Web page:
She Persisted … and So Did He: Gendered source use during the Trump Access Hollywood scandal

Blumell, L. (2017). She Persisted … and So Did He: Gendered source use during the Trump Access Hollywood scandal. Journalism Studies, doi: 10.1080/1461670X.2017.1360150

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Abstract

After years of recorded misogyny, the release of an Access Hollywood tape on 7 October 2016 revealed Trump stating he grabs women by their genitals without their permission. This study examines the gatekeeping process of traditional and online media covering this issue, focusing specifically on source use. A content analysis (N = 847) of television, newspaper, and online media shows that television and conservative sources have the highest gender disparity in source use; whereas online media focus the most on female perspectives. Results also show that many Republicans paid lip service to Trump’s actions, but overall defended him—dismissing the severity of sexual violence while maintaining hegemony. Male sources had a positive relationship with defending Trump and a negative relationship with defending survivors. Female sources had a positive relationship with defending survivors only. Conservative and television sources defended Trump more than survivors; liberal, online, and newspaper sources defended survivors more than Trump. Overall, women are still marginalised within the political process by both traditional news media and politicians.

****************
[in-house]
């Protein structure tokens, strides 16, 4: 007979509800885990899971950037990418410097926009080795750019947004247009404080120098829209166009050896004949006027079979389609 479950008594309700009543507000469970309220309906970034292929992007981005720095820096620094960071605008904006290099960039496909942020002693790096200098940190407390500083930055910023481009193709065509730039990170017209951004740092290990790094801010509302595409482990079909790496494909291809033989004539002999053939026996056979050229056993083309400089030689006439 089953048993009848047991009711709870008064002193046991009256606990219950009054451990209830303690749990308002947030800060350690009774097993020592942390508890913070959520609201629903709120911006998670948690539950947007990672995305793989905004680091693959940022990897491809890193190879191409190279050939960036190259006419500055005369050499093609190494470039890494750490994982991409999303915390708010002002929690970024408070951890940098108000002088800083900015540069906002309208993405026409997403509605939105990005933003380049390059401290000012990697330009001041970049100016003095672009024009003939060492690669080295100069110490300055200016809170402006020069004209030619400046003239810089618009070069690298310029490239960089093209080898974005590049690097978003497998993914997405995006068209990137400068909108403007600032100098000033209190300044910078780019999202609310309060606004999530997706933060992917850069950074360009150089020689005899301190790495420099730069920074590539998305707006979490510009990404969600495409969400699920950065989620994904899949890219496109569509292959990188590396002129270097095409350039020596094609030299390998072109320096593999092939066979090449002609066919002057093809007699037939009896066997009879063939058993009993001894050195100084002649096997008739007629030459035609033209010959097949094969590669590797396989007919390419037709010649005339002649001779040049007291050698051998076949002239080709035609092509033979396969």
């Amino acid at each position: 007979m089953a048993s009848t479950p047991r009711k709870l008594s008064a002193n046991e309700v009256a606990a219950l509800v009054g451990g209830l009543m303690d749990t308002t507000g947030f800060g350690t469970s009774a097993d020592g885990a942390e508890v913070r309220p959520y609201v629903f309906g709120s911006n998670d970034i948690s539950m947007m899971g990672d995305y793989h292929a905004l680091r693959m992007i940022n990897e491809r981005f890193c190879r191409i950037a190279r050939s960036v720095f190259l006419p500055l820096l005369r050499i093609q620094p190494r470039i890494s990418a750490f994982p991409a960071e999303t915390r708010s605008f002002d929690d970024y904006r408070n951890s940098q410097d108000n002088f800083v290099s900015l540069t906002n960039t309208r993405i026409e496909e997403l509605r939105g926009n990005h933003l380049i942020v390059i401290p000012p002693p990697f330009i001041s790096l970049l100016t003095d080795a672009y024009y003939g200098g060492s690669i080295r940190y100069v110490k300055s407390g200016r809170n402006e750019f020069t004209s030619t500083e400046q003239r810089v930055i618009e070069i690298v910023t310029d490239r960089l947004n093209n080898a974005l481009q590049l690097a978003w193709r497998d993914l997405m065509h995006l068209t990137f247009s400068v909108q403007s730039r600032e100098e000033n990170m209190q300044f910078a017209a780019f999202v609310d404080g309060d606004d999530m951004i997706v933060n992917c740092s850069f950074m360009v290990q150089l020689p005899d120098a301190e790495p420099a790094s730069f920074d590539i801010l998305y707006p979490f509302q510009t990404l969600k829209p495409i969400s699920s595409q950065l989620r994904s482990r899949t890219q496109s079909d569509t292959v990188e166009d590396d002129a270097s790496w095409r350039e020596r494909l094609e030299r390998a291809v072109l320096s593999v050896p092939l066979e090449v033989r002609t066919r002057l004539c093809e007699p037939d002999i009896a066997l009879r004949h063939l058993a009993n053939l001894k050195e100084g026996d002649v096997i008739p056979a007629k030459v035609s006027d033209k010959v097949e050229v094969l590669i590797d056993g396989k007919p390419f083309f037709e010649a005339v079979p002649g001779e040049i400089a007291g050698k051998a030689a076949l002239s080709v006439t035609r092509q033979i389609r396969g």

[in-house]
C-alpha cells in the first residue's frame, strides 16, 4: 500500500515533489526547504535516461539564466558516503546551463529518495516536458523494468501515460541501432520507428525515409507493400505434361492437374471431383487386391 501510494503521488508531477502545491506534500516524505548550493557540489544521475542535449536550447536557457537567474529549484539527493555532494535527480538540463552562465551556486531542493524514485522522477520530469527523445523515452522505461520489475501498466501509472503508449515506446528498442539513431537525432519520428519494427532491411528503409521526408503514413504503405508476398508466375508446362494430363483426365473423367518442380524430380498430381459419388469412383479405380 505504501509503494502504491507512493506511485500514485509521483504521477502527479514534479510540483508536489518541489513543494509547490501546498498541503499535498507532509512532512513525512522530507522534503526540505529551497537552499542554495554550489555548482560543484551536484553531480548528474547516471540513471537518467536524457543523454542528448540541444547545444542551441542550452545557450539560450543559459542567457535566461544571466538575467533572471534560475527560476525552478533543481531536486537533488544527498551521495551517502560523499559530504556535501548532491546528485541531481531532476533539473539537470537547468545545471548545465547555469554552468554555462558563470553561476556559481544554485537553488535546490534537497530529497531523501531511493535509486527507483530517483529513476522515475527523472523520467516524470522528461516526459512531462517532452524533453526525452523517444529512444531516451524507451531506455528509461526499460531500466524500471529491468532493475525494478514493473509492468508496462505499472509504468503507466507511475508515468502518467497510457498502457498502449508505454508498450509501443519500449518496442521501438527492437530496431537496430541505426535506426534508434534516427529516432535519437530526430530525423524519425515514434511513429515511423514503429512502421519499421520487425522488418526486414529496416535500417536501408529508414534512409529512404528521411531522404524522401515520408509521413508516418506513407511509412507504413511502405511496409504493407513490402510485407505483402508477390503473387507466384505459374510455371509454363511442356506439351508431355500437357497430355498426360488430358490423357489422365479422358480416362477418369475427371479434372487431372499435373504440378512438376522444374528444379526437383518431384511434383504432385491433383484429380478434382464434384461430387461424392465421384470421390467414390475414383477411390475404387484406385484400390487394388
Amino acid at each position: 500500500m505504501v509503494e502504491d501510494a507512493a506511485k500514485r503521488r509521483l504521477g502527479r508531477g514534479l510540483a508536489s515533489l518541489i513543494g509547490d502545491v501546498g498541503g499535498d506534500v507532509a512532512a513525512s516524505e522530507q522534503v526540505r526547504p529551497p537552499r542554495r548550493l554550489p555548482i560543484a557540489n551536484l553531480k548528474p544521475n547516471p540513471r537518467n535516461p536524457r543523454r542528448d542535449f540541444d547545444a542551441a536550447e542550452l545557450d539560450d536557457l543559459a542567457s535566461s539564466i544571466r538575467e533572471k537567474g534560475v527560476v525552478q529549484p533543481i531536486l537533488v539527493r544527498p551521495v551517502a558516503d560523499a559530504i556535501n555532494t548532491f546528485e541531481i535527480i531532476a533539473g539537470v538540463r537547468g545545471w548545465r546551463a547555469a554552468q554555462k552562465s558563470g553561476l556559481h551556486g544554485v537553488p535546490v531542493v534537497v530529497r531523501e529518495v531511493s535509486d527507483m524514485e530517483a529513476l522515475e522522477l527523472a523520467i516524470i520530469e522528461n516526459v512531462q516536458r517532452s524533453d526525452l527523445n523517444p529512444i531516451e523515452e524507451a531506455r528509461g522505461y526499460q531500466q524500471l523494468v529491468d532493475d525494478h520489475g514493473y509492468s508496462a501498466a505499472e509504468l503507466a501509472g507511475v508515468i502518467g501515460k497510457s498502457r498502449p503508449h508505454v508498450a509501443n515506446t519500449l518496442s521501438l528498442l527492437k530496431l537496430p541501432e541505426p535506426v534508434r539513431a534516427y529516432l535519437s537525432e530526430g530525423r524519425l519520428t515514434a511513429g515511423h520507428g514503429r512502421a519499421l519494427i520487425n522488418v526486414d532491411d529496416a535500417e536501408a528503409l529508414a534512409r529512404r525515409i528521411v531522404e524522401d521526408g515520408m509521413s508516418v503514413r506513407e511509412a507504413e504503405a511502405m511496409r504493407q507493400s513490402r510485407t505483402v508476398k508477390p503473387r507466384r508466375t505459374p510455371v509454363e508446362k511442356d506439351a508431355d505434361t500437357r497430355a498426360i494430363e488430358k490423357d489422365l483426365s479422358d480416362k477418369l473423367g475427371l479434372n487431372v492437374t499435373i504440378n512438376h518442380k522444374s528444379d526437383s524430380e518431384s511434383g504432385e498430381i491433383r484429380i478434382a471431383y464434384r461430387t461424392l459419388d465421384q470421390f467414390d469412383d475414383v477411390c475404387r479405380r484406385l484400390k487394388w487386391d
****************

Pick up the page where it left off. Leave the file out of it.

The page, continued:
Item Type: Article
Additional Information: This is an Accepted Manuscript of an article published by Taylor & Francis in Journalism Studies on 17 Aug 2017, available online: http://www.tandfonline.com/10.1080/1461670X.2017.1360150.
Uncontrolled Keywords: Donald Trump, gatekeeping, gender, hegemony, sexual misconduct, source use
Subjects: H Social Sciences > HQ The family. Marriage. Woman
P Language and Literature > PN Literature (General)
Divisions: School of Arts > Department of Journalism
URI: http://openaccess.city.ac.uk/id/eprint/18176

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